Do all bands, managers and publicists expect every album review to be full of praise and positive marks that label it the "best album of the year"? That's the feeling I get whenever I write a review for any album that's under 80% on the ol' scorecard.
Example: Raditude. The score is hardly a representation of my feelings for Weezer or the album itself. Do people even read anymore? Skimming is all fine and dandy, but don't just glance over it, be shocked by the numerical score and come up with your assessment of what I think.
Each reviewer here spends a lot of time writing these reviews, listening to both good & horrible albums, and hoping to get a fair word out on what their opinion/critique is.
There are certainly exceptions for when a low score matches my sentiment (Bowling for Soup, Plain White T's), but why give an album high marks that doesn't deserve to be called creative, long-lasting or worthy of any true distinguishing high grades? That doesn't necessarily make the album suck, it just isn't on the same plane as album's that spend more time on themselves over making party-rock.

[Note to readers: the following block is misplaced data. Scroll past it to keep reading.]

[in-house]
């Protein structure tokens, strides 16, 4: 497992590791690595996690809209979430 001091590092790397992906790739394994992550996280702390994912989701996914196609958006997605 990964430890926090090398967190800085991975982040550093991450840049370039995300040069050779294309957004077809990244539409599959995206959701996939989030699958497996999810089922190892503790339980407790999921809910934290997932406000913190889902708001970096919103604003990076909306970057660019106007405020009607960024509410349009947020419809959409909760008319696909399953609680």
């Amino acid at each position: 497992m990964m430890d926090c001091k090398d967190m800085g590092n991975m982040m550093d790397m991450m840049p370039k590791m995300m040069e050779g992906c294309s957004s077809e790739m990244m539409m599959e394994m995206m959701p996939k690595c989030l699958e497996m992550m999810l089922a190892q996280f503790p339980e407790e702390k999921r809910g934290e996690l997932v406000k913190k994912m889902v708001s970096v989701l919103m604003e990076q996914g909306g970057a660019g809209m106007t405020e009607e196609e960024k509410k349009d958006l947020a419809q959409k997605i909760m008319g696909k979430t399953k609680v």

In my eyes, Raditude will be an album I listen to on shuffle ... Thrice will be one I listen to as a whole. See the difference? Doesn't mean I hate the album, it's just not cohesive enough to sit with anyone. Subtle differences that people seem to always fail to recognize when I write. Just... read the damn thing and try to put your own personal bias on the shelf for a few short moments and see where I'm coming from.
I stand by the assertion that the score itself means far less than what I actually write. Hopefully you can think like that from now on, too.